IS CATHOLIC SEXUAL TEACHING CONSISTENT?

There is a new law in England that prohibits discrimination against homosexuals in the placing of children for adoption. As a result some Catholic adoption agencies may drop their Catholic status and others may withdraw from the state-subsidized program and remain just official church agencies.

No such option is available in Church-funded Catholic schools. In Liverpool the Church tried to discipline a gay Catholic head teacher because he was in a civil partnership. The courts ruled this was discrimination and the Church backed off.

Yet the Church has not threatened to withdraw the entire Catholic school system from state funding (as in the adoption scenario) presumably because the price would be too high. And there is the question of consistency. Catholic school head teachers are not asked if they use contraceptives in their married lives and refusing to inquire into their sexual orientation is only a step from that.

However, if a head teacher divorces and then remarrys outside the Church, they may lose their job. There is something inconsistent about having to allow a homosexual head teacher to remain on the job despite being in a civil partnership whereas a heterosexual head in an irregular relationship might well be fired.

But what is the point of trying to impose a traditonal sexual morality on reluctant Catholic teachers who in every other respect are highly qualified? Catholic parents and their children live in the real world where far more scandalous things go on — like clerical sexual abuse.

The Church continues to teach that homosexual men must live a life of enforced celibacy. Then the same Church turns around and assumes that two homosexual men who choose to live together must not be celibate.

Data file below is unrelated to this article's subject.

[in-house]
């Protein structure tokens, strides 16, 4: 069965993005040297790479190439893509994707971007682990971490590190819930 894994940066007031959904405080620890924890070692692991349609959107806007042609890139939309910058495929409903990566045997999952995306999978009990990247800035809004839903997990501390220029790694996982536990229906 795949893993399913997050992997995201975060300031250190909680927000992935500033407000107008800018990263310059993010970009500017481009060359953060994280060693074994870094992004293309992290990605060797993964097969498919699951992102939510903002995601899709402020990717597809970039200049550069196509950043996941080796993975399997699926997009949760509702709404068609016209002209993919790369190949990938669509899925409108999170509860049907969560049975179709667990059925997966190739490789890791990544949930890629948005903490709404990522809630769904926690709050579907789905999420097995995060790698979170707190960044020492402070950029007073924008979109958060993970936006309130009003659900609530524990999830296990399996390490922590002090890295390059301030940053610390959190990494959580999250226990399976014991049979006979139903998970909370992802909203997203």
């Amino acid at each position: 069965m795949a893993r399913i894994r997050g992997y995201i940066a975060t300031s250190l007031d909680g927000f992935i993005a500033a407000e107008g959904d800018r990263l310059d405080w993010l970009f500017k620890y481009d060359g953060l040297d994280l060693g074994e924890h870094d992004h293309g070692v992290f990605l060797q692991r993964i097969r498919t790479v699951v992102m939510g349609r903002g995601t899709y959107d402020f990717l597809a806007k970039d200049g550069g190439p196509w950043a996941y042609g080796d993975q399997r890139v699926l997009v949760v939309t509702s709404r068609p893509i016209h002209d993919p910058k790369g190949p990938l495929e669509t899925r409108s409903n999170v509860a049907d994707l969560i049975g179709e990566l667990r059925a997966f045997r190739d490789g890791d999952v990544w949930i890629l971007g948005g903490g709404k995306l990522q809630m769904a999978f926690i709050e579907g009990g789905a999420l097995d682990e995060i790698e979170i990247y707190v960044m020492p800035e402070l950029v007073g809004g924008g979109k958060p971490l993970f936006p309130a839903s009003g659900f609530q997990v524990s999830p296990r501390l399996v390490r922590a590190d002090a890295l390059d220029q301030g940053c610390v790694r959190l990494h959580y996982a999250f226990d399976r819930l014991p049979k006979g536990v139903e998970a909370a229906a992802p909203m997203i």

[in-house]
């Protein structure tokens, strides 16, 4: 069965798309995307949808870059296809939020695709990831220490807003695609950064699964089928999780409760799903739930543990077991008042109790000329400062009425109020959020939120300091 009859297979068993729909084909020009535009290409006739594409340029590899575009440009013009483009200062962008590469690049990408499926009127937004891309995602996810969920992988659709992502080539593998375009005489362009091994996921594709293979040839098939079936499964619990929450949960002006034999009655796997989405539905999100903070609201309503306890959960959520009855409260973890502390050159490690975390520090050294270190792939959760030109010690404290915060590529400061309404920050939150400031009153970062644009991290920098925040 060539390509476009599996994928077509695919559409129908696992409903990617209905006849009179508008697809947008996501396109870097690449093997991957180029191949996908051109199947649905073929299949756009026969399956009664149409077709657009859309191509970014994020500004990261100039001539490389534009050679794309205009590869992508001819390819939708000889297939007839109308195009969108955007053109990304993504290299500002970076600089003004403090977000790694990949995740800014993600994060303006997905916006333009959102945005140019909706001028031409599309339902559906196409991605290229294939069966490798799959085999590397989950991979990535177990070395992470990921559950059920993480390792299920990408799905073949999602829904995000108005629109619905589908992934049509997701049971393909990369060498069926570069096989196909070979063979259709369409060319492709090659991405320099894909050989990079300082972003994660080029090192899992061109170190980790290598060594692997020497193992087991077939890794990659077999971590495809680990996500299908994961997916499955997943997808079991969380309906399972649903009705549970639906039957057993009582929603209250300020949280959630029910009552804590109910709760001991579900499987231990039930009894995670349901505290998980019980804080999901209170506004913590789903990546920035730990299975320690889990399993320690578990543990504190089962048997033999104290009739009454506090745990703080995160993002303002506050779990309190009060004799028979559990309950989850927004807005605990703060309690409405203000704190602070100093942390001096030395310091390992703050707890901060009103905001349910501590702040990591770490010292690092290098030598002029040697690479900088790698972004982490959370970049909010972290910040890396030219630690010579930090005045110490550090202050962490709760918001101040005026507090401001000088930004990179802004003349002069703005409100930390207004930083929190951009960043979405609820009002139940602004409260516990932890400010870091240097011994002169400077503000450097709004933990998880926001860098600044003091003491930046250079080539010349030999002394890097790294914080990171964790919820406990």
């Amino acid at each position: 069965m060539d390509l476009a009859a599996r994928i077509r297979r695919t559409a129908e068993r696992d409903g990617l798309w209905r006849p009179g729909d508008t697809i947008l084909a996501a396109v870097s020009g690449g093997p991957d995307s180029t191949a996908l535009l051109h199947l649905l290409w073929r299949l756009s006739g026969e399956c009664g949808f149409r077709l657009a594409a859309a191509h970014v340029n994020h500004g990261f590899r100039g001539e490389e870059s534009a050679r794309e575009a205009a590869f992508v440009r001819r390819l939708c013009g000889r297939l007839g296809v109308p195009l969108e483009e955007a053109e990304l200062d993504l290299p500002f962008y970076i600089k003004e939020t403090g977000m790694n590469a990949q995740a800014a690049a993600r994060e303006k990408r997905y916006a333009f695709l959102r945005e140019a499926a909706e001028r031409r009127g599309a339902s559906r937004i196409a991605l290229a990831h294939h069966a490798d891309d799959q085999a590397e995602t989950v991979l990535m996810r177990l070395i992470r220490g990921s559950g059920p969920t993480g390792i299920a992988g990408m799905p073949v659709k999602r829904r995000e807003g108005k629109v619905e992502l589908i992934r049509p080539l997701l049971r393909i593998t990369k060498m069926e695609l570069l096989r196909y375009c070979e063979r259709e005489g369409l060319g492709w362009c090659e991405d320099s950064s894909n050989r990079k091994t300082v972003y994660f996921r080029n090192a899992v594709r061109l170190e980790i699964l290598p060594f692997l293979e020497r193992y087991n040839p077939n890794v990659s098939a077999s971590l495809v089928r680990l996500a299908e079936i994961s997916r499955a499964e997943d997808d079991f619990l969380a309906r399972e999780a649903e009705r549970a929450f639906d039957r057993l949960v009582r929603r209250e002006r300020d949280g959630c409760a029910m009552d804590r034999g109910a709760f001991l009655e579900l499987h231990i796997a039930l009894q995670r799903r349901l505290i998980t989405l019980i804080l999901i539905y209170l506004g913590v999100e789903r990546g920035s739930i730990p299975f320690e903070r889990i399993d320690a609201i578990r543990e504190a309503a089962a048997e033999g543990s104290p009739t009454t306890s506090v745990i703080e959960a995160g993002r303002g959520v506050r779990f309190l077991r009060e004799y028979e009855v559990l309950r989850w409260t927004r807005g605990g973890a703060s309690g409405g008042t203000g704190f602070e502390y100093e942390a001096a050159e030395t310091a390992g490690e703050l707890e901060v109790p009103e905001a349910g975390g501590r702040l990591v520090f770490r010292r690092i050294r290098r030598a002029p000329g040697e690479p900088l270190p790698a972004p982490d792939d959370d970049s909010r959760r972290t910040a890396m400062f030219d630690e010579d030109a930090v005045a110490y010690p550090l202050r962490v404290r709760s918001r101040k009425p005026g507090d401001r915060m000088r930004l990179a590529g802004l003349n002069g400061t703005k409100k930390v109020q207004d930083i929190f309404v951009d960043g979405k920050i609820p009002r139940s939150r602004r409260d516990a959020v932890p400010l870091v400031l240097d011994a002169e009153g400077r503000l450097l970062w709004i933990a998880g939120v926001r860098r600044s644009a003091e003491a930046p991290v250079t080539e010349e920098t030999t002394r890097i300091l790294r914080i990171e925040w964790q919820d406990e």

The bottom line is this. What people do lawfully and consensually in the privacy of their bedrooms should be of no concern to anyone else.

4 Comments »

  1. 1
    SUZANNE Says:

    If a teacher does not live the Catholic Faith, he is not qualified. That’s the thing.

    No one asks about contraceptive use because it’s a private sin. The concern is: what do the actions of the teacher impart to the Children?

    “The Church continues to teach that homosexual men must live a life of enforced celibacy. ”

    Enforced? Listen: you either believe the word of God, or you don’t. If you don’t believe that the Catholic Church teaches the Word of God, why be Catholic? No mortal gets to make up the word of God. If you don’t think the Church teaches it, no one is forcing a person to be Catholic or to live by it.

    “Then the same Church turns around and assumes that two homosexual men who choose to live together must not be celibate.”

    Where? The Church doesn’t teach that at all. Backing down from a lawsuit isn’t teaching it.

    “What people do lawfully and consensually in the privacy of their bedrooms should be of no concern to anyone else.”

    It’s God’s business. Therefore it’s the Church’s business. And if I send my kids to school to learn Catholicism, and the actions of the teacher contradict the faith in a major way, then it’s my business as a parent.

    You lose a lot of privacy when you become a teacher. You don’t get to do what you want anymore– that goes for Catholic or non-Catholic teachers.

  2. 2
    Barbara Says:

    Another reason why excellent teachers who live ordinary lives (weak and sinful as any of their clergy) choose to teach in secular schools!
    When a monk asked me if I was teaching in a Catholic college, another monk responded “Didn’t you hear her a minute ago? She said she had a low tolerance for crap!”
    A bit overboard, but not without some measure of truth.

  3. 3
    Cate McB Says:

    I agree with Barbara. Neil, this new law you’ve written about sounds like crap.

    There are a few words attributed to Rumi: “Out beyond ideas of wrongdoing and rightdoing there is a field. I’ll meet you there.” I think that what’s Jesus did — he met people where they were in the field, he engaged the real in them, he forgave them or whatever was needed at the time and then he & they moved on — a good idea I think.

  4. 4

    Suzanne – “No mortal gets to make up the word of God.” Well, let’s look at Rome’s teaching that we can’t even discuss the issue of women becoming priests. Now I have discussed the Scripture arguments for this teaching with a number of established Scripture scholars. Not one of them thinks the arguments form Scripture put forward by Rome to ban women priests is persuasive. Do I have to give internal intellectual consent to such a faulty proposition? Of course I don’t.
    So, I agree. No mortal, including the septuagarian celibates in the Vatican, gets to make up the word of God in this matter. Matter of fact has God ever said anything about it?

    Barbara – That second monk was right on the money.

    Cate – What a splendid quote from Rumi. If Jesus came back, how much would He want to formally associated with a church?


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